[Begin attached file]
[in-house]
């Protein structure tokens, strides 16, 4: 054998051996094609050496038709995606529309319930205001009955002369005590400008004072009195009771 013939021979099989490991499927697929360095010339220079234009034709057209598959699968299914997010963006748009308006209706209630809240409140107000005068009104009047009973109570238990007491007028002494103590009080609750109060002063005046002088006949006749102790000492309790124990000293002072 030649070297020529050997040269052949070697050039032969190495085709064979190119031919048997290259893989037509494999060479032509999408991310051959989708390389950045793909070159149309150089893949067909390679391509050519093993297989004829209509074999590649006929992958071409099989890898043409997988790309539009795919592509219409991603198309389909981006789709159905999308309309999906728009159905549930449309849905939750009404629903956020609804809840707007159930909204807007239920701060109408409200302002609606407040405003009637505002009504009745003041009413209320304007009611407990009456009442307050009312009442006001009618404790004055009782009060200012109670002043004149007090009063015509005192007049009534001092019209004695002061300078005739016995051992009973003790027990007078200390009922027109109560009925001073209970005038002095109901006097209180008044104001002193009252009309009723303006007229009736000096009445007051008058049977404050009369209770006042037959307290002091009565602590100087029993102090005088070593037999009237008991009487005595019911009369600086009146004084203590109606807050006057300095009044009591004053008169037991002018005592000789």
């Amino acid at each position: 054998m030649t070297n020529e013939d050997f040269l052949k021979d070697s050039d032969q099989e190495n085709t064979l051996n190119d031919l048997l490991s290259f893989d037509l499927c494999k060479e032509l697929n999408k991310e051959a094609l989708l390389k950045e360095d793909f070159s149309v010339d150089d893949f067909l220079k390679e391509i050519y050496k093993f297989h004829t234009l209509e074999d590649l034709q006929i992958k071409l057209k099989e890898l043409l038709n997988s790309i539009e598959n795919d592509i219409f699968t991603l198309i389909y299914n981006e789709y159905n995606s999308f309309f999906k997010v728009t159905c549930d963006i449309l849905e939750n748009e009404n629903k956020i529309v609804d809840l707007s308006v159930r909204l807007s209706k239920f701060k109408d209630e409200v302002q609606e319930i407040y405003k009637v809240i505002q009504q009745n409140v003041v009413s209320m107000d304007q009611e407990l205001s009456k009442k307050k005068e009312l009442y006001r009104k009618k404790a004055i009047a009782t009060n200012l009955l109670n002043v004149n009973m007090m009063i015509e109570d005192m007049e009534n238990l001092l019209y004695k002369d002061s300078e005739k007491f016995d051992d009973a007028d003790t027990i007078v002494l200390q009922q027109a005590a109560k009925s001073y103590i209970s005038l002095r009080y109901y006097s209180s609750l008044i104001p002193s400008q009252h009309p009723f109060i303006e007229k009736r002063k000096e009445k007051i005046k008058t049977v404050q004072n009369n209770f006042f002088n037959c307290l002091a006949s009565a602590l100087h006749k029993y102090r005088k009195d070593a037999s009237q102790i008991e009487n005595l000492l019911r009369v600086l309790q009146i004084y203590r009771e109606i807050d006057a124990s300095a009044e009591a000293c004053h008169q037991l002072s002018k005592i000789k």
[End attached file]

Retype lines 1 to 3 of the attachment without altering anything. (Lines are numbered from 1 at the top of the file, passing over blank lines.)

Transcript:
[in-house]
């Protein structure tokens, strides 16, 4: 054998051996094609050496038709995606529309319930205001009955002369005590400008004072009195009771 013939021979099989490991499927697929360095010339220079234009034709057209598959699968299914997010963006748009308006209706209630809240409140107000005068009104009047009973109570238990007491007028002494103590009080609750109060002063005046002088006949006749102790000492309790124990000293002072 030649070297020529050997040269052949070697050039032969190495085709064979190119031919048997290259893989037509494999060479032509999408991310051959989708390389950045793909070159149309150089893949067909390679391509050519093993297989004829209509074999590649006929992958071409099989890898043409997988790309539009795919592509219409991603198309389909981006789709159905999308309309999906728009159905549930449309849905939750009404629903956020609804809840707007159930909204807007239920701060109408409200302002609606407040405003009637505002009504009745003041009413209320304007009611407990009456009442307050009312009442006001009618404790004055009782009060200012109670002043004149007090009063015509005192007049009534001092019209004695002061300078005739016995051992009973003790027990007078200390009922027109109560009925001073209970005038002095109901006097209180008044104001002193009252009309009723303006007229009736000096009445007051008058049977404050009369209770006042037959307290002091009565602590100087029993102090005088070593037999009237008991009487005595019911009369600086009146004084203590109606807050006057300095009044009591004053008169037991002018005592000789």
């Amino acid at each position: 054998m030649t070297n020529e013939d050997f040269l052949k021979d070697s050039d032969q099989e190495n085709t064979l051996n190119d031919l048997l490991s290259f893989d037509l499927c494999k060479e032509l697929n999408k991310e051959a094609l989708l390389k950045e360095d793909f070159s149309v010339d150089d893949f067909l220079k390679e391509i050519y050496k093993f297989h004829t234009l209509e074999d590649l034709q006929i992958k071409l057209k099989e890898l043409l038709n997988s790309i539009e598959n795919d592509i219409f699968t991603l198309i389909y299914n981006e789709y159905n995606s999308f309309f999906k997010v728009t159905c549930d963006i449309l849905e939750n748009e009404n629903k956020i529309v609804d809840l707007s308006v159930r909204l807007s209706k239920f701060k109408d209630e409200v302002q609606e319930i407040y405003k009637v809240i505002q009504q009745n409140v003041v009413s209320m107000d304007q009611e407990l205001s009456k009442k307050k005068e009312l009442y006001r009104k009618k404790a004055i009047a009782t009060n200012l009955l109670n002043v004149n009973m007090m009063i015509e109570d005192m007049e009534n238990l001092l019209y004695k002369d002061s300078e005739k007491f016995d051992d009973a007028d003790t027990i007078v002494l200390q009922q027109a005590a109560k009925s001073y103590i209970s005038l002095r009080y109901y006097s209180s609750l008044i104001p002193s400008q009252h009309p009723f109060i303006e007229k009736r002063k000096e009445k007051i005046k008058t049977v404050q004072n009369n209770f006042f002088n037959c307290l002091a006949s009565a602590l100087h006749k029993y102090r005088k009195d070593a037999s009237q102790i008991e009487n005595l000492l019911r009369v600086l309790q009146i004084y203590r009771e109606i807050d006057a124990s300095a009044e009591a000293c004053h008169q037991l002072s002018k005592i000789k």